By: Emily Oster Read Time: 2 minutes

“I work a lot with parents and some of what they hear is: your kids should have an apple and a glass of water. And if they don’t drink the glass of water and eat the apple, then it’s just like the outer darkness. Everything else is terrible. Then the question is, ‘I can’t get them to do this, what’s next?’ I think we’re not giving them that next best messaging.”

I have come to believe that there is not enough second-best parenting advice. What do I mean by that? A lot of the advice we give to pregnant people and parents takes an approach that implies “this is the best and only option you should consider, and you’ve failed if you do anything different.” Why don’t we talk more about the second (or third, or fourth) option if, for example, your kid won’t drink milk or eat their carrots?

Economists often use the terms “first best” and “second best.” What I think is important conceptually is that the second best is still a type of “best.” It’s a solution that is the most ideal given the constraints the decision maker (in this case, the parent) faces. It’s better than any of the other feasible options.

Saying there is only one top-line, first-best, optimal behavior fails to recognize that there is a second best option out there. But if we talk only in absolutes, black or white solutions, how do people know what to do when those don’t work?

This kind of messaging isn’t just unhelpful; it is an easy way for parents to feel like they have failed their kids. How can we give people a sense that they are making a good choice, even if it is not the first-best one?

Let’s look at an example: child nutrition.

The first best option is that your child has a balanced diet full of vegetables, whole grains, and lean protein and drinks only milk and water.

Unless you are raising a cyborg, this is likely not possible. You might find you’re caught between the first best and some other constraint — like getting enough calories or staying hydrated. But then what do you give up on?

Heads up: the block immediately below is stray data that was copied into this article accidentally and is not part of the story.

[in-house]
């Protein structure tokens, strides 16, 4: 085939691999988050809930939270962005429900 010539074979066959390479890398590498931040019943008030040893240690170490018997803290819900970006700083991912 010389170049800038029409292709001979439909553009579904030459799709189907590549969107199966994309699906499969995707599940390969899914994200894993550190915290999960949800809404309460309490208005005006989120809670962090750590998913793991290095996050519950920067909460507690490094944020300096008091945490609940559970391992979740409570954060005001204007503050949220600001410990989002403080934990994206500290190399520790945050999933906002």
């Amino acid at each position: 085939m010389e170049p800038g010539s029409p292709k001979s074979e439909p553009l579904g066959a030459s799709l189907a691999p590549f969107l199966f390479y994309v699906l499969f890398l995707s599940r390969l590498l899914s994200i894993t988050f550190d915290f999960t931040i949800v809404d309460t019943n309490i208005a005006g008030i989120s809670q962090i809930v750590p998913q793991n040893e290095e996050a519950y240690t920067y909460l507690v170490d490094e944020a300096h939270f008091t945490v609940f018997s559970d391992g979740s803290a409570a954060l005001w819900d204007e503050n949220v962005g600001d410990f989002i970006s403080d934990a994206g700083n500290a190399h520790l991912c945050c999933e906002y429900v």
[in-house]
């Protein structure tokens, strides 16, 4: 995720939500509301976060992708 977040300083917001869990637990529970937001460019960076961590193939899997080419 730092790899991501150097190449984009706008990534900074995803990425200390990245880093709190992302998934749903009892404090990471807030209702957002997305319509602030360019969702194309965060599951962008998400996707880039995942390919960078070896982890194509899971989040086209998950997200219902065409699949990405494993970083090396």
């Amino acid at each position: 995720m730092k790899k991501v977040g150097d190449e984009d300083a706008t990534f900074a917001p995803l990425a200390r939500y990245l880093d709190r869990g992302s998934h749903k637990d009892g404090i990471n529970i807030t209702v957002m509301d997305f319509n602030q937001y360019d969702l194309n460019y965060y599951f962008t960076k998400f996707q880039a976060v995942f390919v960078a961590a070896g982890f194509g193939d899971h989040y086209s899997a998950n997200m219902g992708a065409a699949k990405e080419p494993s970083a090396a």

Is it better to get some vegetables through veggie chips, or is this in some way misleading their taste buds, so you’d be better off just skipping veggies altogether? 

If my kid doesn’t drink plain milk or water: is there any real ranking between Gatorade, soda, juice, or strawberry milk? (The experts have thoughts on this particular question – more on that here.) 

I know the pushback on this, because I get it often—if we tell people about the second best option, they won’t do everything they can to achieve the first best option. My belief: they’re likely not doing the first best option anyway, because it is rarely possible given the constraints that come with being a parent. Also the difference in actual outcomes between the first and second best is often very small and is almost always better than giving up entirely.

So my message? Let’s embrace the second-best option when we need it, and in doing so, feel confident that it means we’re doing what’s best for our kids.  

We are so grateful to count Emily Oster as one of the trusted advisors that makes up PLEZi Nutrition’s Kitchen Cabinet. More on her involvement and focus on kids’ nutrition here. The article above has been paraphrased from Emily Oster’s ParentData newsletter. Subscribe here and follow @profemilyoster on Instagram for more insights and data about all things modern parenting.